The FOUR P’s of #Content Marketing

If you produce amazing/awesome/great content – focused on user needs. enlightening, and entertaining… then…………………… They will come.

In my recent posts I have questioned how social media marketing and content marketing will need to change now that Facebook has decided that businesses should pay to talk to customers. I call it post-Like SMM. A prominent social media writer, Mark Schaefer has been talking about Content Shock from so much stuff being published and publicized on social media. Post-Like is driven by monetization; Content Shock is a result of so much content marketing; but the effects of both are complimentary and problematic for traditional content marketing.

A number of fervent believers in content marketing have responded to the post-Like articles by citing an argument that seems borrowed from the movie, The Natural – just produce amazing content and people will consume it. Mark Schaefer has obviously had the same experience as he lead off a discussion a followup post “Six Arguments Against Content Shock” with “Great Content will always rise to the top.”

Content Marketers who argue for the “better mousetrap” are not following marketing theory or real world evidence. Was Windows 3.1 better coded or better to use than the Macintosh language? By what possible standard – other than success – would one judge “Keeping up with the Kardashians” (9 years on TV), better than “Firefly” (less than a season)? A recent Ad Age article discusses pervasive myth of the better product winning.

I think it is useful to think of content marketing in a traditional marketing framework. Some marketing people have fit social media marketing into the 4 P’s framework by suggesting that Product is brand and Promotion is Content. But if content is key to customer relationships it may be best to view it as the “product” in the 4 P’s framework.

There are FOUR P’s in Marketing!

How would the 4 P’s of Marketing – Product, Price, Promotion, and Place – apply to content marketing?

Product: Content should be high quality and matched to user needs. Content had better be excellent. Especially in a world with Content Shock where so much content being created! It is proper for marketers to product great content, focused on the target audience. However, excellence is necessary, but not sufficient. That’s why there are 3 other “P’s.”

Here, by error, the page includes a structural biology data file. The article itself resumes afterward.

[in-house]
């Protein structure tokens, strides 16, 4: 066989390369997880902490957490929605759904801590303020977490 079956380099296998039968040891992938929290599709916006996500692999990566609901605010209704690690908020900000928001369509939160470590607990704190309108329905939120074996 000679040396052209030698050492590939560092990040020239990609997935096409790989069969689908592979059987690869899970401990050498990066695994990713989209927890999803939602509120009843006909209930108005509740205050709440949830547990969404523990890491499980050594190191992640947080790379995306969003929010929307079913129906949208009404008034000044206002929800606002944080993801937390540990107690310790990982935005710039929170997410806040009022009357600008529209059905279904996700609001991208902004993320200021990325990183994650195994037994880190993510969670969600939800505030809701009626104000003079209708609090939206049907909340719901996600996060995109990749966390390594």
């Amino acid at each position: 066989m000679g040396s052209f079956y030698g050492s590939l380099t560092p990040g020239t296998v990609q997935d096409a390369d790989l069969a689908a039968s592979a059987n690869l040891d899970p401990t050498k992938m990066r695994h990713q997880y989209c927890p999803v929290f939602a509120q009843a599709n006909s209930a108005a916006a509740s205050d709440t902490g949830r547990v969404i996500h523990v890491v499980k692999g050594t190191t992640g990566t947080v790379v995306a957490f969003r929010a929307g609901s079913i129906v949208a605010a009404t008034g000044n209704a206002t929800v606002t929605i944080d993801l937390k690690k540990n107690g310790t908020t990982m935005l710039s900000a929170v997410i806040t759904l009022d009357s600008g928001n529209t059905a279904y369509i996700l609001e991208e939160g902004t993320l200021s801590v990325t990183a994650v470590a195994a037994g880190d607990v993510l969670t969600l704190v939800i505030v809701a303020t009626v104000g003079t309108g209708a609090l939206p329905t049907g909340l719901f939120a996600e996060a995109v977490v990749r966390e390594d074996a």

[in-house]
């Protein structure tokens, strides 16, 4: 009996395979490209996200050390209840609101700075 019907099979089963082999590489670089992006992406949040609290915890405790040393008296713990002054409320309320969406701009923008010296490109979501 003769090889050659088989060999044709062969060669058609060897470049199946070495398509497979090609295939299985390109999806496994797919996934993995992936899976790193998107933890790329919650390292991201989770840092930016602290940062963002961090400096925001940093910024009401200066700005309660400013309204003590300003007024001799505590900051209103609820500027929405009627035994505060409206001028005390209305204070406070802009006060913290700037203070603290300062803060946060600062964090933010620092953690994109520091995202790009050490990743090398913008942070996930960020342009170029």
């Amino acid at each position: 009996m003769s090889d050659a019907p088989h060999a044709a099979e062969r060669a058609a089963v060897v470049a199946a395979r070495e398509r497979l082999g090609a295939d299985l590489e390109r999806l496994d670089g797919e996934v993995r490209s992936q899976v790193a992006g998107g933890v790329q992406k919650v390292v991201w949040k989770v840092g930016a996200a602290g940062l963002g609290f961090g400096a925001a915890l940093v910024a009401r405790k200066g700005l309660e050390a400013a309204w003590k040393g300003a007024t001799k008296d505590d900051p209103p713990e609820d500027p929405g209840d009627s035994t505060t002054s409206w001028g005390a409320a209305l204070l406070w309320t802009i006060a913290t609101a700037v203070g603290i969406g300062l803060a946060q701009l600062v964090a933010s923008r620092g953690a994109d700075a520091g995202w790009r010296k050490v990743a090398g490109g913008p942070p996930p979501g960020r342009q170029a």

Price: If attention is a scarce resource, even “free” content may be expensive! Price in this context includes ease of discovery: reputation and search positioning matter. This may be a real barrier for new entrants in content marketing, as already established content providers turn out more and more stuff. Making content easy to consume – summaries or ease of  skimming – may be an advantage.

Promotion: There is a reason why companies are including web addresses and social media names on products and in paid ads. Now that FB has revised its algorithm to encourage businesses to use ads and paid posts, smart content marketers will need to experiment with a mix of paid ads and posts and content.

Place: Place is more than which searches one’s stuff shows up in, or in which social networks it is shared. Further focus must be on the communities where the content is consumed, discussed and shared. In a world of abundant content, WOM will have a huge role in what consumes precious attention.

Content production will be evaluating as a product – benefits vs. costs. Some businesses may find other marketing strategies to be more useful.

What are YOUR thoughts about Content Marketing in a “post-Like” world afflicted with “Content Shock”???

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5 Responses to The FOUR P’s of #Content Marketing

  1. DWesterberg says:

    I would add the following P’s – Persistence, Patience and Re-Purposing. (This come from my perspective of working with Small to Midsized businesses).